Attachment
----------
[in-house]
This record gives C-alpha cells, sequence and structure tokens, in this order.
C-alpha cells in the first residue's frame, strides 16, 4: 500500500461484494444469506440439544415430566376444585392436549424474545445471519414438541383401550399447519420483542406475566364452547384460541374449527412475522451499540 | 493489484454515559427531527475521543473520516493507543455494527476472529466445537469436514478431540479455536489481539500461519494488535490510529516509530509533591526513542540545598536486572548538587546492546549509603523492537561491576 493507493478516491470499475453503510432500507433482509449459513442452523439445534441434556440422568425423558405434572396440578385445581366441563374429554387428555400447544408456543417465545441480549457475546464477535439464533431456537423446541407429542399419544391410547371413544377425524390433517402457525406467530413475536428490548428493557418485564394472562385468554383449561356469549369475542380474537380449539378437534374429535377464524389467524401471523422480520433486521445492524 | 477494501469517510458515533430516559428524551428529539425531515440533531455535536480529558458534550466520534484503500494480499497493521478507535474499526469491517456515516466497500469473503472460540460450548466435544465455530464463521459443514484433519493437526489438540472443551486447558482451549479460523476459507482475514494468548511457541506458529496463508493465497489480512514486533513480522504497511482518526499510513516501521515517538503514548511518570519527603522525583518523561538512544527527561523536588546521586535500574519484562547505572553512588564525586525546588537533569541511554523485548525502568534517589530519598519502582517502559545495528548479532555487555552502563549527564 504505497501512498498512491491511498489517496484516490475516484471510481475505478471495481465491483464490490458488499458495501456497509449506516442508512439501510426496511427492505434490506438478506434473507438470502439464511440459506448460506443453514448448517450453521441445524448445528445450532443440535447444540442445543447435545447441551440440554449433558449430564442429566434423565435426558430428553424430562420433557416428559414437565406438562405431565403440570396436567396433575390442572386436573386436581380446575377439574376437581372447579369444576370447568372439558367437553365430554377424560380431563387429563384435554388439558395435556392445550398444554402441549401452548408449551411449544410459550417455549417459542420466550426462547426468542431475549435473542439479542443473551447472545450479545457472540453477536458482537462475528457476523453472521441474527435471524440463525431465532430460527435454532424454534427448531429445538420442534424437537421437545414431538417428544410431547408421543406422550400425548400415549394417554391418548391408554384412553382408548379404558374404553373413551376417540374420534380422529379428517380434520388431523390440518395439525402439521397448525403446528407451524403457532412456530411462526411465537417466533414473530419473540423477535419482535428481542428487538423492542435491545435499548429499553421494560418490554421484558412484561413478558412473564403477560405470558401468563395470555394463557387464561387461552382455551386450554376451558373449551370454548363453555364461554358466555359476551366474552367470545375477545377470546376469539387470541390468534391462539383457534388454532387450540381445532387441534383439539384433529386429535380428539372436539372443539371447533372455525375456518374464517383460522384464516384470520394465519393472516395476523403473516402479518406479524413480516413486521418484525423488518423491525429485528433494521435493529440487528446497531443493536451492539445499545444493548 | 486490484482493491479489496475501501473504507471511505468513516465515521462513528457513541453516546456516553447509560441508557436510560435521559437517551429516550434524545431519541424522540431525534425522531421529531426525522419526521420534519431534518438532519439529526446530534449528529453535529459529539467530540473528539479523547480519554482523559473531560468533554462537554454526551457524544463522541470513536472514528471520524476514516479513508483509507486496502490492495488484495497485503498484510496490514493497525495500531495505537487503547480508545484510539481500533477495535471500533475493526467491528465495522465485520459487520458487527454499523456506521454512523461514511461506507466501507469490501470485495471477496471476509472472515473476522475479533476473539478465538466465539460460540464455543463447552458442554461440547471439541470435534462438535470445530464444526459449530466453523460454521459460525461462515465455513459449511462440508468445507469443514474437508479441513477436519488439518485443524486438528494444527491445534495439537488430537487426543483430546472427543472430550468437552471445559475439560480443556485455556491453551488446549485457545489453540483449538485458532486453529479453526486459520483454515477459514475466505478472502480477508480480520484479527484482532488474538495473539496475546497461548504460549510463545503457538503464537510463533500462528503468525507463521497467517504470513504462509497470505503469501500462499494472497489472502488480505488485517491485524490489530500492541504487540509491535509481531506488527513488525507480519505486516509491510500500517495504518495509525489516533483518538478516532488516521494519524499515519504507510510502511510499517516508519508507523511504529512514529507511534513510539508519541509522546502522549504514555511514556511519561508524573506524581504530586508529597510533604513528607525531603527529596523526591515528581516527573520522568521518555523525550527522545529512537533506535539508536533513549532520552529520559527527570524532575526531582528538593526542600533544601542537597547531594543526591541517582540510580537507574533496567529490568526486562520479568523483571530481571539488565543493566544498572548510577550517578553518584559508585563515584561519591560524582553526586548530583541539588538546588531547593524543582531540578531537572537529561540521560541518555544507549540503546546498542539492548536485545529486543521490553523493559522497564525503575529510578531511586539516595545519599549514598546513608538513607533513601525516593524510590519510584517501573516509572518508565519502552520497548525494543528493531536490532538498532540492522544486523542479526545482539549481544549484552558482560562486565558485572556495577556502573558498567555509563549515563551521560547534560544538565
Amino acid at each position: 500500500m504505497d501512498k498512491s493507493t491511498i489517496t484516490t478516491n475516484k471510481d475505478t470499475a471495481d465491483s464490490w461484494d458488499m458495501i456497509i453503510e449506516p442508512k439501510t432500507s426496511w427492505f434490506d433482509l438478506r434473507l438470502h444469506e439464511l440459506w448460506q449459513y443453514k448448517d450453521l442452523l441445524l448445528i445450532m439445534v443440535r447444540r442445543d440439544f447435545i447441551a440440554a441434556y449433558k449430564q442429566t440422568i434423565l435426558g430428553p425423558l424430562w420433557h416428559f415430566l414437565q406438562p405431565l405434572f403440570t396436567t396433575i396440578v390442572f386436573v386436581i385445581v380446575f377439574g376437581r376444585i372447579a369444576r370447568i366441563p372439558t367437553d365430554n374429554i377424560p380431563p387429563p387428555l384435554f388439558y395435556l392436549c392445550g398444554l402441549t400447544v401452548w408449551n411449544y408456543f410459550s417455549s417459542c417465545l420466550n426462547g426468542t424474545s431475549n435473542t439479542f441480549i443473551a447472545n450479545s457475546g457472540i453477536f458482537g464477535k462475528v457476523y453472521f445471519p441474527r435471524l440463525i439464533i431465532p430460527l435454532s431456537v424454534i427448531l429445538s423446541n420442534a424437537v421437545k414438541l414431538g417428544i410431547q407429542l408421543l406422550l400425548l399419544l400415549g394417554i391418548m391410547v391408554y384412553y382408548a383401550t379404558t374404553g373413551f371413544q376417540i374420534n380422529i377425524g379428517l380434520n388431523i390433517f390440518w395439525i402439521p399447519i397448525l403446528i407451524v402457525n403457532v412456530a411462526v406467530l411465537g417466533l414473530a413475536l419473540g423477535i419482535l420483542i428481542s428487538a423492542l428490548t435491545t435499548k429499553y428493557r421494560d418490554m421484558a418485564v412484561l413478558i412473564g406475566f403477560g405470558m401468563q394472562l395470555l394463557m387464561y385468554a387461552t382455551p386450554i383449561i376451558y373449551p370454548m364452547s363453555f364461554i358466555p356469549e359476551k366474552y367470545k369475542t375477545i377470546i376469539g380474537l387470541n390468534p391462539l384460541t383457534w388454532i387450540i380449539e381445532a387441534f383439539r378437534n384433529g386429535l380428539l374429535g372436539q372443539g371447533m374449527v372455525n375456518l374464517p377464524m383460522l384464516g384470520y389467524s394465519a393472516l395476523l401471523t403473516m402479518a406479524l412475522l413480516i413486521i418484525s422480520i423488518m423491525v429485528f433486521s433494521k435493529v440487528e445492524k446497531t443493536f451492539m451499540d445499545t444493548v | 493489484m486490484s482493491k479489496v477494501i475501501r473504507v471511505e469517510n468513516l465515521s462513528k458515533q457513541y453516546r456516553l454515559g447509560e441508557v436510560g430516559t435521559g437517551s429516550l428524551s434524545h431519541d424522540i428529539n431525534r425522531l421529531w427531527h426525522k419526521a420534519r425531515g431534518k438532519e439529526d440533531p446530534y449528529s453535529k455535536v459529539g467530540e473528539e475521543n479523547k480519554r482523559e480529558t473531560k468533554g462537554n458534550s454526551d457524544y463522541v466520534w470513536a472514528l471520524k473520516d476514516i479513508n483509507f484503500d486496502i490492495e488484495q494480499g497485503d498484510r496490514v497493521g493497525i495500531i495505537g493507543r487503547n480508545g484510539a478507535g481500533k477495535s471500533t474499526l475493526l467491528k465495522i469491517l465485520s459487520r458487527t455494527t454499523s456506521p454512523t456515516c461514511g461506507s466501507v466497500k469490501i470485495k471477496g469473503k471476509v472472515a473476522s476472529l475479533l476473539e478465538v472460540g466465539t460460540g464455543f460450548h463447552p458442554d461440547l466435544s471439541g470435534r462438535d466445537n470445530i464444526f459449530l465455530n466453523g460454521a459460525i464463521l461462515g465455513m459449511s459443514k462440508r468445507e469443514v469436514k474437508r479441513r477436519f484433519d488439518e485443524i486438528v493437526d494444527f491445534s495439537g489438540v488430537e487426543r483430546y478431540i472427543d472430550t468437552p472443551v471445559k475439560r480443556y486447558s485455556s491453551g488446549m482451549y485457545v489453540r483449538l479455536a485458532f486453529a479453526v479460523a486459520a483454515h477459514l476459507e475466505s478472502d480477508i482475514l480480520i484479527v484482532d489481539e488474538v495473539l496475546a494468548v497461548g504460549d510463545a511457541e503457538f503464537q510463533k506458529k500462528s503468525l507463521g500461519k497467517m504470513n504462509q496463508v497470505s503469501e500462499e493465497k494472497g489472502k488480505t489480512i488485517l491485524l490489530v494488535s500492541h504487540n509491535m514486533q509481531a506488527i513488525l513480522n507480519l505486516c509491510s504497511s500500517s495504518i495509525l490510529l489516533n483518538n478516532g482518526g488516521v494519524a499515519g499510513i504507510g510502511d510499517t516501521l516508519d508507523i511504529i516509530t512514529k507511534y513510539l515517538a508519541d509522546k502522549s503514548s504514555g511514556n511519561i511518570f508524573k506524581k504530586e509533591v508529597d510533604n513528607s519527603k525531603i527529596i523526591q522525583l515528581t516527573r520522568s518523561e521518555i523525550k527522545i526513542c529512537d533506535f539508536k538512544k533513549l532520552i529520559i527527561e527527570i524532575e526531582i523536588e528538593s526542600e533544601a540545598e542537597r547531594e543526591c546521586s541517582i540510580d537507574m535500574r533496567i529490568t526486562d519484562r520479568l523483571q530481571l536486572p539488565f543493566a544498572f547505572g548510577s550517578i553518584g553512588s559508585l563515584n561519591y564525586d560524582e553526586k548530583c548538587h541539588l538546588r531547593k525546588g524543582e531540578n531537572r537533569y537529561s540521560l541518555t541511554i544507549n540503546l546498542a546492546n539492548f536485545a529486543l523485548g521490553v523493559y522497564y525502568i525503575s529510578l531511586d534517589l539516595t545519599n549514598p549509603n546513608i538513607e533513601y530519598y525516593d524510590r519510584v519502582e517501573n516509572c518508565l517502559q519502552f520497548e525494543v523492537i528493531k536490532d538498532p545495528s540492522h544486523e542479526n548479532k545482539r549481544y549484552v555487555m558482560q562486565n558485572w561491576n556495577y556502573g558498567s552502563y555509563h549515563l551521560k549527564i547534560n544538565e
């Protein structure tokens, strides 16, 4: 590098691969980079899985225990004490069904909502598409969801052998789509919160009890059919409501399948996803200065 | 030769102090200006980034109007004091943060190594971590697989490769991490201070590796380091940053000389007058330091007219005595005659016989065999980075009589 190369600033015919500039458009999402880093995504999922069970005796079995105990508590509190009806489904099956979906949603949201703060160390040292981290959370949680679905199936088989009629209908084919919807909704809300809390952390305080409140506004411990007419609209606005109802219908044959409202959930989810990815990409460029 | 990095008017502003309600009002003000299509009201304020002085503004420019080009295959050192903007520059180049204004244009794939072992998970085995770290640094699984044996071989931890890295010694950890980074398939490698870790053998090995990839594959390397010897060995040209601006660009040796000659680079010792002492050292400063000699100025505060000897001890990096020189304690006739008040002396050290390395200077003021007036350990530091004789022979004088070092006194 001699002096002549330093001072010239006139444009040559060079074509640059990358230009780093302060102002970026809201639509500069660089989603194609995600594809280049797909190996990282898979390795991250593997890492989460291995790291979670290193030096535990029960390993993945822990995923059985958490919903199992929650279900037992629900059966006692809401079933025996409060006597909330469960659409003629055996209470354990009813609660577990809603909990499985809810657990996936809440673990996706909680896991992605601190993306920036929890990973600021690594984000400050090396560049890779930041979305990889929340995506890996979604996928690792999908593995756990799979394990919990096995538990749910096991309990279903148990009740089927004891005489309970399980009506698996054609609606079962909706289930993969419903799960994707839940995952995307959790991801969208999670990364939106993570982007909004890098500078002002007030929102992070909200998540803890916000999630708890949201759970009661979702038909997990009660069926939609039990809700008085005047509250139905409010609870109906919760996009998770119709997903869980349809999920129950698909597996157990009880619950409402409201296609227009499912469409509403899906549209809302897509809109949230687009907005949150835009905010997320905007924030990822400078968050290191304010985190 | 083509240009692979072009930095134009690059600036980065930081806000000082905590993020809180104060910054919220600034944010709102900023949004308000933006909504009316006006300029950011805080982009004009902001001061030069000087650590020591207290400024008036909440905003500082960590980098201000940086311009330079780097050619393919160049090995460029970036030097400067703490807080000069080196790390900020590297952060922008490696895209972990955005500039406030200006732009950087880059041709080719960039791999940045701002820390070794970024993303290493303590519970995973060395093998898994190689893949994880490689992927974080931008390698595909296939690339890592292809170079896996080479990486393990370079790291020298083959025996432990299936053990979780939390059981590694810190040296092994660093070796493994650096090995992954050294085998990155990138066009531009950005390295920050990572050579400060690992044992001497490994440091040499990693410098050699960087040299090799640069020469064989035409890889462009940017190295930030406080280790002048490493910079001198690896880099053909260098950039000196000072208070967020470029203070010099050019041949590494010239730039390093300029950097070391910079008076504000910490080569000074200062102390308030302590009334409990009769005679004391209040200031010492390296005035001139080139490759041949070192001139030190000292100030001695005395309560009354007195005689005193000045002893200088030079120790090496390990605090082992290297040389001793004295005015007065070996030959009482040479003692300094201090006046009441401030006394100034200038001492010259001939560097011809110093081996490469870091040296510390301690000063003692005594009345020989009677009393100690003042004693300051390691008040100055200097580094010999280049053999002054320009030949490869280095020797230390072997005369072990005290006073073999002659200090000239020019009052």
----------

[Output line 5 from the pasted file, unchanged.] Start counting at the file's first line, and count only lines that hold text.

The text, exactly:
């Protein structure tokens, strides 16, 4: 590098691969980079899985225990004490069904909502598409969801052998789509919160009890059919409501399948996803200065 | 030769102090200006980034109007004091943060190594971590697989490769991490201070590796380091940053000389007058330091007219005595005659016989065999980075009589 190369600033015919500039458009999402880093995504999922069970005796079995105990508590509190009806489904099956979906949603949201703060160390040292981290959370949680679905199936088989009629209908084919919807909704809300809390952390305080409140506004411990007419609209606005109802219908044959409202959930989810990815990409460029 | 990095008017502003309600009002003000299509009201304020002085503004420019080009295959050192903007520059180049204004244009794939072992998970085995770290640094699984044996071989931890890295010694950890980074398939490698870790053998090995990839594959390397010897060995040209601006660009040796000659680079010792002492050292400063000699100025505060000897001890990096020189304690006739008040002396050290390395200077003021007036350990530091004789022979004088070092006194 001699002096002549330093001072010239006139444009040559060079074509640059990358230009780093302060102002970026809201639509500069660089989603194609995600594809280049797909190996990282898979390795991250593997890492989460291995790291979670290193030096535990029960390993993945822990995923059985958490919903199992929650279900037992629900059966006692809401079933025996409060006597909330469960659409003629055996209470354990009813609660577990809603909990499985809810657990996936809440673990996706909680896991992605601190993306920036929890990973600021690594984000400050090396560049890779930041979305990889929340995506890996979604996928690792999908593995756990799979394990919990096995538990749910096991309990279903148990009740089927004891005489309970399980009506698996054609609606079962909706289930993969419903799960994707839940995952995307959790991801969208999670990364939106993570982007909004890098500078002002007030929102992070909200998540803890916000999630708890949201759970009661979702038909997990009660069926939609039990809700008085005047509250139905409010609870109906919760996009998770119709997903869980349809999920129950698909597996157990009880619950409402409201296609227009499912469409509403899906549209809302897509809109949230687009907005949150835009905010997320905007924030990822400078968050290191304010985190 | 083509240009692979072009930095134009690059600036980065930081806000000082905590993020809180104060910054919220600034944010709102900023949004308000933006909504009316006006300029950011805080982009004009902001001061030069000087650590020591207290400024008036909440905003500082960590980098201000940086311009330079780097050619393919160049090995460029970036030097400067703490807080000069080196790390900020590297952060922008490696895209972990955005500039406030200006732009950087880059041709080719960039791999940045701002820390070794970024993303290493303590519970995973060395093998898994190689893949994880490689992927974080931008390698595909296939690339890592292809170079896996080479990486393990370079790291020298083959025996432990299936053990979780939390059981590694810190040296092994660093070796493994650096090995992954050294085998990155990138066009531009950005390295920050990572050579400060690992044992001497490994440091040499990693410098050699960087040299090799640069020469064989035409890889462009940017190295930030406080280790002048490493910079001198690896880099053909260098950039000196000072208070967020470029203070010099050019041949590494010239730039390093300029950097070391910079008076504000910490080569000074200062102390308030302590009334409990009769005679004391209040200031010492390296005035001139080139490759041949070192001139030190000292100030001695005395309560009354007195005689005193000045002893200088030079120790090496390990605090082992290297040389001793004295005015007065070996030959009482040479003692300094201090006046009441401030006394100034200038001492010259001939560097011809110093081996490469870091040296510390301690000063003692005594009345020989009677009393100690003042004693300051390691008040100055200097580094010999280049053999002054320009030949490869280095020797230390072997005369072990005290006073073999002659200090000239020019009052």